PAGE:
Economic Possibilities for Our Children..Larry Summers edition

Keynes wrote a paper on the same topic.

Now we have Larry Summers who explores the subject in 2013 Martin Feldstein Lecture.

I learned about how to approach economic research from watching Marty. There is a central element that has been a part of his approach to economics, and it has always been a part of mine, both as an economist and a policymaker. It is the approach of many in our profession, but not all. This is the belief that we cannot aspire to know the world with complete precision; that no single parameter will measure with precision how our economy is going to respond to a policy or a shock. Rather, what we can aspire to establish is a combination of logic, modeling, suggestive anecdote and experience, and empirical measurements from multiple different perspectives that lead to an overall view on economic phenomena. That kind of overall view on economic phenomena moves the world forward much more than a precise estimate of a single parameter.

It is very much in that spirit that I want to reflect with you this afternoon on economic possibilities for our children. Keynes wrote a famous essay entitled “Economic Possibilities for Our Grandchildren.” I am not Keynes, so I cannot look nearly as far forward as he did. But I am seeking to speak in the same spirit. At a moment of substantial cyclical distress, at a moment of financial preoccupation, I would like to look to the broader technological forces that are operating and that will shape the structure of our economy and how people live over the long term.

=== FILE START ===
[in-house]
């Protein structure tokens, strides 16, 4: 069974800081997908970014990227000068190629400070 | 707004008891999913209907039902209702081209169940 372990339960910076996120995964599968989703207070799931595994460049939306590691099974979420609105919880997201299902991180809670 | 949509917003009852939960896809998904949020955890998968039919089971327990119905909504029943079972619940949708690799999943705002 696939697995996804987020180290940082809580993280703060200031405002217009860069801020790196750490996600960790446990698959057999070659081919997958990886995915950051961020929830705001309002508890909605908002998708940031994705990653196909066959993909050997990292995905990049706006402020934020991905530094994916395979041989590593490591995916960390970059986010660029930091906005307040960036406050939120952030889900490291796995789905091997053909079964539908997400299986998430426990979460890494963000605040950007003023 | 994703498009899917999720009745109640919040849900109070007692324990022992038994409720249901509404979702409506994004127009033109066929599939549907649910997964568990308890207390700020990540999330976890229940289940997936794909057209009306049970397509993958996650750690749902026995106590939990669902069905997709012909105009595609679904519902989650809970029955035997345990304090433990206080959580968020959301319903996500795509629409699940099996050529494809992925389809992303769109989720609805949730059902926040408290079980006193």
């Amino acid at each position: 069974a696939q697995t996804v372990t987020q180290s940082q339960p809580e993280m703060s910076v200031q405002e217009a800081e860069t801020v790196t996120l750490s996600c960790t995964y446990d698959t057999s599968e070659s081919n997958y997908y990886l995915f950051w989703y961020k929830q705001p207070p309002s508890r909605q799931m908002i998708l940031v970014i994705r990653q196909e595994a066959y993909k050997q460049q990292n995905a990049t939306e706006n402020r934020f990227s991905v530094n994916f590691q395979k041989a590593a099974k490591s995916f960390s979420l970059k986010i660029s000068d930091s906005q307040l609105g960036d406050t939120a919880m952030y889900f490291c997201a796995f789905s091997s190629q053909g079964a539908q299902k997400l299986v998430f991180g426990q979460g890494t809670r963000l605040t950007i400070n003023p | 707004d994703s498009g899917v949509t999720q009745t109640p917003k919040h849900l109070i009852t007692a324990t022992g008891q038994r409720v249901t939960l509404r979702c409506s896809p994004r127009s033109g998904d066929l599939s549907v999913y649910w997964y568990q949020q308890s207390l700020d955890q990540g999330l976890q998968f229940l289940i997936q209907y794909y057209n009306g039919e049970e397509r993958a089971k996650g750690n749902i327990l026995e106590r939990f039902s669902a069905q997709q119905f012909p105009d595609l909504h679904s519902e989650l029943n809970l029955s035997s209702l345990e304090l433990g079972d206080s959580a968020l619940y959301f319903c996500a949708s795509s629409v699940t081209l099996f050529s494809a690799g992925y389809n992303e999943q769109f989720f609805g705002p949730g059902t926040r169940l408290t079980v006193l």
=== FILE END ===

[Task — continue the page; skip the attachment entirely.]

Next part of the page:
I think of my horizon as being more like a generation than the century that Keynes spoke of. At one level, by the way, Keynes did pretty well. He predicted that incomes in the industrialized world would rise eightfold between 1930 and 2030 and they’ve risen a little more than sixfold so far, so he’s looking pretty good on that prediction. But Keynes also got some things wrong. He predicted that as incomes rose eightfold, the workweek would fall to 15 or 20 hours. The reason he got that wrong is something that I hadn’t previously reflected on.

He speaks on how info tech has changed things:

In conclusion, I invite you to consider how the prodigious change associated with information technology that may be qualitatively different from past technological change may have defining implications for our economy going forward. If I have caused you to reflect on the fact that very substantial relative price changes are likely to be associated with dramatic changes in the structure of employment, the nature of economic activity, and the relative importance of the widget-producing firm in our economy, and to consider the implications this will have for the future of the subject with which I began my career in economics under Marty’s tutelage, public economics, then I will have served my purpose this afternoon.

Nice bit..

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